Two fireballs shot through the sky over the Maritimes roughly 24 hours apart in an event that astronomy experts call a "cosmic coincidence."

Witnesses in Nova Scotia and New Brunswick report seeing a fireball shortly after 5 a.m. Wednesday morning.

A mysterious bright light also shot over the Maritimes early Tuesday morning, with some residents in eastern Quebec also seeing a bright light around the same time.

It's the third time this month that fireballs were reported in the East Coast.

Astronomy professor Rob Thacker of Saint Mary's University says it was merely a coincidence that the two fireballs blazed across the horizon almost exactly 24 hours apart, but that's where the comparisons end.

"Yesterday's object is probably a once- or twice-a-year kind of object, maybe a little more common than that," he told CTV Atlantic on Wednesday. "Today's is probably something that happens maybe three or four times a day around the world."

Thacker said Tuesday’s fireball, which experts say was likely a meteor, was roughly a metre in diameter -- big enough to cast shadows as it passed by.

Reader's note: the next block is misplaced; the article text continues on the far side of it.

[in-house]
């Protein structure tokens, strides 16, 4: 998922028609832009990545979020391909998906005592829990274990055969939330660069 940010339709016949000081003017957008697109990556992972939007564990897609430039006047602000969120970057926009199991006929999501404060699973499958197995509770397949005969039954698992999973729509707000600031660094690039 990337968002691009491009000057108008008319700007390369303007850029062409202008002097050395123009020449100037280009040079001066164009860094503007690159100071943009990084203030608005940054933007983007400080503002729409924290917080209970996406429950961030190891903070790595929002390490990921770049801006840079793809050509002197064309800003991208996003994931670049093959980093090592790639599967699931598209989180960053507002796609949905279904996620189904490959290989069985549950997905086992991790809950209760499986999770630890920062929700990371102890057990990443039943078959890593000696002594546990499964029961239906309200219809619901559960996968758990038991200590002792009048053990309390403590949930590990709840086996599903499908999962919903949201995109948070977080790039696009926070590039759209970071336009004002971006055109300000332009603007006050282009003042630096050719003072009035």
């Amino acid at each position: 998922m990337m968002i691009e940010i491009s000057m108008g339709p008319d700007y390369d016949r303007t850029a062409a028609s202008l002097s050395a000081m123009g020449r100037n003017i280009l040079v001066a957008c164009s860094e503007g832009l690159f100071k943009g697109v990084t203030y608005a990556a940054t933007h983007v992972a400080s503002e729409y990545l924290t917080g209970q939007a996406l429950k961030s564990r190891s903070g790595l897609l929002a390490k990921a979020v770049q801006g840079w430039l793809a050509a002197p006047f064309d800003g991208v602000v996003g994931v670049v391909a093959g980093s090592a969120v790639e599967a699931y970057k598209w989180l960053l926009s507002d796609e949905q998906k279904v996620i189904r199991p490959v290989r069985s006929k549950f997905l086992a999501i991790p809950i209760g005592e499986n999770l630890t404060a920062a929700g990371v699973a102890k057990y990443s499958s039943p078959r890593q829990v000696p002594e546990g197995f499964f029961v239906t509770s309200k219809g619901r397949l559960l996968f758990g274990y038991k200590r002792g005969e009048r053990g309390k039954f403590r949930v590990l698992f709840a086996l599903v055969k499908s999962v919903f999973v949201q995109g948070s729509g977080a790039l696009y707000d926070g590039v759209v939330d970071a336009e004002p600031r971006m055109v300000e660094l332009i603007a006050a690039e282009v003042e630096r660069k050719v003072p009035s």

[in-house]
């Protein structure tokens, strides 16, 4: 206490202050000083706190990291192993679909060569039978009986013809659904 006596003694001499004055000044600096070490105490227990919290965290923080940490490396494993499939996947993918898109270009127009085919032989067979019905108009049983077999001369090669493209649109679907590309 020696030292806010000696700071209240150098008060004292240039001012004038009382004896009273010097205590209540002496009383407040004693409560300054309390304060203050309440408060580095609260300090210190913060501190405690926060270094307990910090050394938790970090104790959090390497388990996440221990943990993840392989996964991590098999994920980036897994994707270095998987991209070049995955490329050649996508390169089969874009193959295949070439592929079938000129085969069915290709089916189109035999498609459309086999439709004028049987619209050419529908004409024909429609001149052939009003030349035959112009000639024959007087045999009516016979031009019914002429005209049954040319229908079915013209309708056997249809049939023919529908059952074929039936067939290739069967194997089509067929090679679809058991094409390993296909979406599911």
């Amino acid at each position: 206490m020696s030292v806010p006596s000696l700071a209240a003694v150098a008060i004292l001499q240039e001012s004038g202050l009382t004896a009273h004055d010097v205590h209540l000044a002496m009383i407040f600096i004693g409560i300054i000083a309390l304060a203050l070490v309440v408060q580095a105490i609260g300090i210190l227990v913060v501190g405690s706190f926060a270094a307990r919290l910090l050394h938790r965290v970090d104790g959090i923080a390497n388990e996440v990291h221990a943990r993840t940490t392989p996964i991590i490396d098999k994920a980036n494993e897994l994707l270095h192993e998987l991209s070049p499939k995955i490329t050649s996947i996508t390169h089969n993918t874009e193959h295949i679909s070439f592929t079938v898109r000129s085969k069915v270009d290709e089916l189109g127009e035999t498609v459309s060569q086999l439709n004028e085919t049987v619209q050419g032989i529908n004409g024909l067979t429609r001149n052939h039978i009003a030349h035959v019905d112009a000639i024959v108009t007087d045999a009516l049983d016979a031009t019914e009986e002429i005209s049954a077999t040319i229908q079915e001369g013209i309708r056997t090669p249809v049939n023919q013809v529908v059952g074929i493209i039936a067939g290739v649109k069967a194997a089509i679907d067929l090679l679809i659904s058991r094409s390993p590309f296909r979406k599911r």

"Today's is much less powerful," Thacker said, noting that today's object was about one-fifth the diameter of yesterday's object and not big enough to cast any shadows.

Paul Health, the president of the Halifax Centre of the Royal Astronomical Society of Canada, said it's possible the Earth could be passing through a debris field left behind by a comet or asteroid, although he noted that experts have not yet collected enough data to know for sure.

"The fact that they both happened roughly at the same period of time is coincidental, but it's also what would be expected during a meteor shower," he said. "The intensity would increase during that period of time."

With files from CTV Atlantic's Jayson Baxter